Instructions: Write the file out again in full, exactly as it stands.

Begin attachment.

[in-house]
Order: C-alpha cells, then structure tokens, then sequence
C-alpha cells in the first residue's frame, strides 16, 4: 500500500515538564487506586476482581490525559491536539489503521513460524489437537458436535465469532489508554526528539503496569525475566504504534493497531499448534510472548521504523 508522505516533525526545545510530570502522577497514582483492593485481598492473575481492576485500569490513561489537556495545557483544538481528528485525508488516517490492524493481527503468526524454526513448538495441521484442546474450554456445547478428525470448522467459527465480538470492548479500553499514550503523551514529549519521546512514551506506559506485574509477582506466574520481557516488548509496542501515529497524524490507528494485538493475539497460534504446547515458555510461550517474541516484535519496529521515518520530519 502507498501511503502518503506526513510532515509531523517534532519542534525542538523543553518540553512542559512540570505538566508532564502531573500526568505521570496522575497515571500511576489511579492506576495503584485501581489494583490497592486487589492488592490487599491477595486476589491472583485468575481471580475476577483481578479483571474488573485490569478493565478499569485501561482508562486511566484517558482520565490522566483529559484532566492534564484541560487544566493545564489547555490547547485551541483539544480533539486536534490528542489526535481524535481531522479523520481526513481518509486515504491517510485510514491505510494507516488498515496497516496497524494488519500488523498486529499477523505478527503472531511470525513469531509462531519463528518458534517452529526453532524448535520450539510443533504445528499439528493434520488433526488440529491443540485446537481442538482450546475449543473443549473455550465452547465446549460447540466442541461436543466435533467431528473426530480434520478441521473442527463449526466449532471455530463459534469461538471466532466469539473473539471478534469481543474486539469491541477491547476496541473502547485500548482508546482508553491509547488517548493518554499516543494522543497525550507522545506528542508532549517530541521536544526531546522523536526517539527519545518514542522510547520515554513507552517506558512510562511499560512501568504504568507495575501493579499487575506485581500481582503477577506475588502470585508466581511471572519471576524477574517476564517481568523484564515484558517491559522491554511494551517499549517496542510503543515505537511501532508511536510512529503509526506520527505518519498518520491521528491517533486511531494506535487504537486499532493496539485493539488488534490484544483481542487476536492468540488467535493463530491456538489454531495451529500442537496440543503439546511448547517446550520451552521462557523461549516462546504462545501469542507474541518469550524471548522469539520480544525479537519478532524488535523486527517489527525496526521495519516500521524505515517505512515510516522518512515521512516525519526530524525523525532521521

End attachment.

[in-house]
Order: C-alpha cells, then structure tokens, then sequence
C-alpha cells in the first residue's frame, strides 16, 4: 500500500515538564487506586476482581490525559491536539489503521513460524489437537458436535465469532489508554526528539503496569525475566504504534493497531499448534510472548521504523 508522505516533525526545545510530570502522577497514582483492593485481598492473575481492576485500569490513561489537556495545557483544538481528528485525508488516517490492524493481527503468526524454526513448538495441521484442546474450554456445547478428525470448522467459527465480538470492548479500553499514550503523551514529549519521546512514551506506559506485574509477582506466574520481557516488548509496542501515529497524524490507528494485538493475539497460534504446547515458555510461550517474541516484535519496529521515518520530519 502507498501511503502518503506526513510532515509531523517534532519542534525542538523543553518540553512542559512540570505538566508532564502531573500526568505521570496522575497515571500511576489511579492506576495503584485501581489494583490497592486487589492488592490487599491477595486476589491472583485468575481471580475476577483481578479483571474488573485490569478493565478499569485501561482508562486511566484517558482520565490522566483529559484532566492534564484541560487544566493545564489547555490547547485551541483539544480533539486536534490528542489526535481524535481531522479523520481526513481518509486515504491517510485510514491505510494507516488498515496497516496497524494488519500488523498486529499477523505478527503472531511470525513469531509462531519463528518458534517452529526453532524448535520450539510443533504445528499439528493434520488433526488440529491443540485446537481442538482450546475449543473443549473455550465452547465446549460447540466442541461436543466435533467431528473426530480434520478441521473442527463449526466449532471455530463459534469461538471466532466469539473473539471478534469481543474486539469491541477491547476496541473502547485500548482508546482508553491509547488517548493518554499516543494522543497525550507522545506528542508532549517530541521536544526531546522523536526517539527519545518514542522510547520515554513507552517506558512510562511499560512501568504504568507495575501493579499487575506485581500481582503477577506475588502470585508466581511471572519471576524477574517476564517481568523484564515484558517491559522491554511494551517499549517496542510503543515505537511501532508511536510512529503509526506520527505518519498518520491521528491517533486511531494506535487504537486499532493496539485493539488488534490484544483481542487476536492468540488467535493463530491456538489454531495451529500442537496440543503439546511448547517446550520451552521462557523461549516462546504462545501469542507474541518469550524471548522469539520480544525479537519478532524488535523486527517489527525496526521495519516500521524505515517505512515510516522518512515521512516525519526530524525523525532521521